One sunny afternoon the little maiden sat in the porch before the door, watching the passers-by, while the dog played among the leafless

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fubs, whose foliage had fled at the approach of the coming winter. ore was something singular in the animal's conduct. Usually so

, his bright haired mistress, he now seemed to avoid her notice, eer-ą called him he appeared sullen and irritable. His eyes, gen.

ing a mild and kind expression, had now become red, and sp a wild, unnatural light. He seemed to have lost all con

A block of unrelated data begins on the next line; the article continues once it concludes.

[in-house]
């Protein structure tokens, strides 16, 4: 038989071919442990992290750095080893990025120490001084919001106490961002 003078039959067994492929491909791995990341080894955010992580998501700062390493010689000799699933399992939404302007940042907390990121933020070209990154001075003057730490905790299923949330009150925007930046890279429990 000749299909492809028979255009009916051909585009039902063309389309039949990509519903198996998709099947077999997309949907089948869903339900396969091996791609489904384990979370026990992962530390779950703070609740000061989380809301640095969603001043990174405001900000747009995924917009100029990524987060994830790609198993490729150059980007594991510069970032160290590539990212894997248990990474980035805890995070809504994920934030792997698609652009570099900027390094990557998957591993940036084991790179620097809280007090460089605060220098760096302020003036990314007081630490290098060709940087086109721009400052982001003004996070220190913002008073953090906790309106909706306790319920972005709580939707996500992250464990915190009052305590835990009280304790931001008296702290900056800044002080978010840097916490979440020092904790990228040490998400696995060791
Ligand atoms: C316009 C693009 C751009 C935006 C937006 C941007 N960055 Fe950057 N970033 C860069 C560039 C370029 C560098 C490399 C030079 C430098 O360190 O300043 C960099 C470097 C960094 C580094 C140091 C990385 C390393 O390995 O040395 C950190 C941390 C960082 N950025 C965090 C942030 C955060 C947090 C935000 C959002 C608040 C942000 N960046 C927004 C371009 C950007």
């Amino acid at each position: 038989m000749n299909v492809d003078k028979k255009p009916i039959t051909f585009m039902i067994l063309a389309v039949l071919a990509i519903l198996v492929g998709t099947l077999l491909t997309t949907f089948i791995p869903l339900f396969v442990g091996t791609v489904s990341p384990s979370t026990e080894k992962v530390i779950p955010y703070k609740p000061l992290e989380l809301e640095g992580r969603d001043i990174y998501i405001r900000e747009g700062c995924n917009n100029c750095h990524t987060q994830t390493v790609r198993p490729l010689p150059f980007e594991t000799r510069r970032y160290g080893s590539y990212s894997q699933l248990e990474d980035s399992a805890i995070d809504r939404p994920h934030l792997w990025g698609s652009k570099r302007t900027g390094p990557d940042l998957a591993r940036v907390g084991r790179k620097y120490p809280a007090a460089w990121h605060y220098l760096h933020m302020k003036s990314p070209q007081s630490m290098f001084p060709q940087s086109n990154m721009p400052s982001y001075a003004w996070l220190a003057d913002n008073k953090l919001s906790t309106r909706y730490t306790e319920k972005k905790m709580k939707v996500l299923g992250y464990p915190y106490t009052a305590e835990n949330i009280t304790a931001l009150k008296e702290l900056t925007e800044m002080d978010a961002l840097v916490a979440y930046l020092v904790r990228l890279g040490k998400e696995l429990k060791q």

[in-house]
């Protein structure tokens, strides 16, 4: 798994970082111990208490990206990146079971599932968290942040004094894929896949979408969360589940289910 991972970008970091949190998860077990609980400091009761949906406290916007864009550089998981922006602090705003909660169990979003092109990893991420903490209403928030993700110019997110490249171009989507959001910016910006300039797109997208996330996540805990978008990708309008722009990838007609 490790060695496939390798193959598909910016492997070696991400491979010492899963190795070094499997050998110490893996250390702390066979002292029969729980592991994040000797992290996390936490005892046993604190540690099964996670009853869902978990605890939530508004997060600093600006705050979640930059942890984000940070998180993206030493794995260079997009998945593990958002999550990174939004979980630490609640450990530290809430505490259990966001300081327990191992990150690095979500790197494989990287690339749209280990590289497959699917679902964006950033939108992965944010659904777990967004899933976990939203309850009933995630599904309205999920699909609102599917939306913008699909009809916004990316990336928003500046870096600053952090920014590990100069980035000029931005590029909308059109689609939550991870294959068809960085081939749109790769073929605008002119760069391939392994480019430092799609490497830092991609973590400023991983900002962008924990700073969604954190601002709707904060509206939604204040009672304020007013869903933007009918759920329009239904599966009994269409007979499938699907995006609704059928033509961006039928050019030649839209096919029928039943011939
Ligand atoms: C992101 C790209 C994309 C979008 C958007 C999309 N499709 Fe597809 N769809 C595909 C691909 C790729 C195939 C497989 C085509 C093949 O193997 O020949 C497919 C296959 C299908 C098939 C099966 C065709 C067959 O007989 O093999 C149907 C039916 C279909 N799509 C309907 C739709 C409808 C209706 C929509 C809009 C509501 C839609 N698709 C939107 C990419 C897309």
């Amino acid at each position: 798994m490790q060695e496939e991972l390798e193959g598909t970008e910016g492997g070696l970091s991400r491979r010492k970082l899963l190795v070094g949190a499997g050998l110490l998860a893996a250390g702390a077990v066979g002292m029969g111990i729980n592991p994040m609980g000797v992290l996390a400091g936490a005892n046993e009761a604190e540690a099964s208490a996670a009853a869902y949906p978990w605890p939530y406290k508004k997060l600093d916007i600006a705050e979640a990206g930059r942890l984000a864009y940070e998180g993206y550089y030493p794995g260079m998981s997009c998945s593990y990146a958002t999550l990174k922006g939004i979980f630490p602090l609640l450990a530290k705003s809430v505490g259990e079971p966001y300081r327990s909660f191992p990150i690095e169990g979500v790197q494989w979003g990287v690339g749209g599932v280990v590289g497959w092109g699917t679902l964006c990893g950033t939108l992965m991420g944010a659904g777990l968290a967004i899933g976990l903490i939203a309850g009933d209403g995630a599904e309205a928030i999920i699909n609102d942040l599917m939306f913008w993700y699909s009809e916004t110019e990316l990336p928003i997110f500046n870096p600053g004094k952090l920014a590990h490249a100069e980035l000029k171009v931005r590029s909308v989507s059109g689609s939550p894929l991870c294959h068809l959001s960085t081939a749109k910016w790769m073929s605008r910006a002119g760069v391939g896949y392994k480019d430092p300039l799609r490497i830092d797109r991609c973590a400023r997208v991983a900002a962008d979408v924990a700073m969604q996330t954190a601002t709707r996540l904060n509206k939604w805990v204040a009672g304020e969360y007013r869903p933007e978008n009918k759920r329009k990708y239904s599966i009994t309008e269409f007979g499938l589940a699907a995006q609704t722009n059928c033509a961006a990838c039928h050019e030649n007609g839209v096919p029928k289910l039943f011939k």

tra' e muscles of the throat and jaw, for the latter hung loosely downs, or was closed suddenly with a convulsive movement. Lillian observed that something strange and extraordinary had happened to her favorite, and her sympathy was instantly excited. She called the ani. mal to her side, and he crouched at her feet, looking up into her face with a mingled glance of madness, fear, and love. She put her hands upon his head, and spoke to him with her usual gentleness and fond. ness, but the dog, instead of exhibiting emotions of pleasure, suddenly bounded to his feet, with an eye rolling in its orbit like a ball of fire. An instant--and his teeth had pierced her arm! She ran hurriedly to her mother--the tears rolling down her cheeks-weeping, not so inuch at the pain resulting from the wound, as at the ingratitude of her favore ite. The injury to her arm was not serious, and but little blood followed the infliction of the wound. A few hours passed by, and the circumstance was forgotten. That night the dog was not seen. The next morning came, but Carlo was not to be found. He did not appear to welcome his mistress as on other days, and Lillian's little heart was grieved. The day went by, but still the truant did not return, but, late in the evening, a man called at the residence of Lillian's father, announcing that the animal had been shot while raving in the paroxysms of Hydrophobia! Who can imagine the horror that darted through that little household, like a flash of electric light, at this terrible announcement! How describe the agony, the torture that racked every heart --an anguish to which “ gashes were relief !” Consternation and terror paled the father's face, and the big drops of cold and clammy moisture stood like crystal beads upon his forehead. The mother swooned. For a long time she reclined upon a sofa--motionless and almost lifeless-freed from insupportable misery only by unconsciousness. The aged grandsire wept--wept like a child, as his thoughts dwelt upon the future. He had stood before a criminal whose days on earth were numbered, and pronounced the sentence of the law without a tear, but now, 10 see his little grandchild doomed to an early death, whose torlures, and agony, and delirium no human power could avert, was too much--too much, and the old man wept. In the midst of this scene of unutterable sorrow, its unconscious cause suddenly appeared. The child looked with wonder and surprise upon the unaccustomed sight. She flew to her mother's side, and clasped her hands about her neck, and mingled her bright tresses with her parent's braided locks, and, in the plaintive tones of sorrowful childhood, begged for a kiss, a smile, a kind word, but all in vain. Her mother heard her not. She turned her eyes, brimming with tears, to her father, and wondered why he looked so mournfully upon her. Her grandsire too, who had ever greeted her with a gay laugh or a cheerful remark, now gazed upon